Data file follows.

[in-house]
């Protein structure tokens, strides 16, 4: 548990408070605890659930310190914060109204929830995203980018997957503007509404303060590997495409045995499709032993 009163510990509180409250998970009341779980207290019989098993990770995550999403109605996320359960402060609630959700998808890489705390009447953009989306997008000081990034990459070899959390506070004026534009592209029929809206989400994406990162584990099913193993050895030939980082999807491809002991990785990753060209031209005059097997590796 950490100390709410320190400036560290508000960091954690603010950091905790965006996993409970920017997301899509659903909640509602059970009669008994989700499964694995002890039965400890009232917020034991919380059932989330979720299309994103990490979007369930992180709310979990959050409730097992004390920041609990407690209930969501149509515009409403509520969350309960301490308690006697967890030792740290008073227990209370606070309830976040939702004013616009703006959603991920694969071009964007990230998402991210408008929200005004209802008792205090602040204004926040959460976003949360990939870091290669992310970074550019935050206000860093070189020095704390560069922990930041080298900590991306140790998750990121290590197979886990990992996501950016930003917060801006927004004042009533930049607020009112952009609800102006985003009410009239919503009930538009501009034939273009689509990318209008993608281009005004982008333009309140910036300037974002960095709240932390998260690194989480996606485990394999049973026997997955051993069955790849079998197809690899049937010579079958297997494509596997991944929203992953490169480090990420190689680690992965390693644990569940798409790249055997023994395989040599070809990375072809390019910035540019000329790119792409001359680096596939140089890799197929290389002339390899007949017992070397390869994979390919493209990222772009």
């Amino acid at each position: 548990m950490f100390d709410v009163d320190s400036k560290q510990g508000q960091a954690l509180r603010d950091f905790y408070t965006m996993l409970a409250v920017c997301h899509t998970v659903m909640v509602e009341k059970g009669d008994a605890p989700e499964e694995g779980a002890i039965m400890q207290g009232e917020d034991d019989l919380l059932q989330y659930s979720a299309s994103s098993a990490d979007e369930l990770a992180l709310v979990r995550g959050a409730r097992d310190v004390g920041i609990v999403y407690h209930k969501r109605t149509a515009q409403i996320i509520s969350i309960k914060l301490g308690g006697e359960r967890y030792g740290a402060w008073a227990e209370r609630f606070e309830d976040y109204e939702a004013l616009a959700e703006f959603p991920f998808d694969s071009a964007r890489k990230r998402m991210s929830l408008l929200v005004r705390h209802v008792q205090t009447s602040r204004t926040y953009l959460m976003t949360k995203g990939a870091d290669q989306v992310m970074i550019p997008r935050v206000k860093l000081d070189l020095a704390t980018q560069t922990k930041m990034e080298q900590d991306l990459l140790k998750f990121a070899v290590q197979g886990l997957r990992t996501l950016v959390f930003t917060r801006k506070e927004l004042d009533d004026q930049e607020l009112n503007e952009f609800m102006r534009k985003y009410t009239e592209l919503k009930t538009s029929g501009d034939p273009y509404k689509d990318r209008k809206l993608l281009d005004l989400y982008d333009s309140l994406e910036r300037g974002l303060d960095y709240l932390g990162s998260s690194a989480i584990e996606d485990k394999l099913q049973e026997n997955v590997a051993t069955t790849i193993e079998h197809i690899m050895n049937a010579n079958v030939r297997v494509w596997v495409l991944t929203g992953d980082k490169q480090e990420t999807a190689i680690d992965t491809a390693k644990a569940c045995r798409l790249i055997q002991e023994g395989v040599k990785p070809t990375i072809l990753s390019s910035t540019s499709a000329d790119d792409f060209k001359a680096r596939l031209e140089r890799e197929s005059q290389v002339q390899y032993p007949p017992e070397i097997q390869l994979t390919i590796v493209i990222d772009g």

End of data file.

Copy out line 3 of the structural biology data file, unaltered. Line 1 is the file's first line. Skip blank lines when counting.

């Amino acid at each position: 548990m950490f100390d709410v009163d320190s400036k560290q510990g508000q960091a954690l509180r603010d950091f905790y408070t965006m996993l409970a409250v920017c997301h899509t998970v659903m909640v509602e009341k059970g009669d008994a605890p989700e499964e694995g779980a002890i039965m400890q207290g009232e917020d034991d019989l919380l059932q989330y659930s979720a299309s994103s098993a990490d979007e369930l990770a992180l709310v979990r995550g959050a409730r097992d310190v004390g920041i609990v999403y407690h209930k969501r109605t149509a515009q409403i996320i509520s969350i309960k914060l301490g308690g006697e359960r967890y030792g740290a402060w008073a227990e209370r609630f606070e309830d976040y109204e939702a004013l616009a959700e703006f959603p991920f998808d694969s071009a964007r890489k990230r998402m991210s929830l408008l929200v005004r705390h209802v008792q205090t009447s602040r204004t926040y953009l959460m976003t949360k995203g990939a870091d290669q989306v992310m970074i550019p997008r935050v206000k860093l000081d070189l020095a704390t980018q560069t922990k930041m990034e080298q900590d991306l990459l140790k998750f990121a070899v290590q197979g886990l997957r990992t996501l950016v959390f930003t917060r801006k506070e927004l004042d009533d004026q930049e607020l009112n503007e952009f609800m102006r534009k985003y009410t009239e592209l919503k009930t538009s029929g501009d034939p273009y509404k689509d990318r209008k809206l993608l281009d005004l989400y982008d333009s309140l994406e910036r300037g974002l303060d960095y709240l932390g990162s998260s690194a989480i584990e996606d485990k394999l099913q049973e026997n997955v590997a051993t069955t790849i193993e079998h197809i690899m050895n049937a010579n079958v030939r297997v494509w596997v495409l991944t929203g992953d980082k490169q480090e990420t999807a190689i680690d992965t491809a390693k644990a569940c045995r798409l790249i055997q002991e023994g395989v040599k990785p070809t990375i072809l990753s390019s910035t540019s499709a000329d790119d792409f060209k001359a680096r596939l031209e140089r890799e197929s005059q290389v002339q390899y032993p007949p017992e070397i097997q390869l994979t390919i590796v493209i990222d772009g």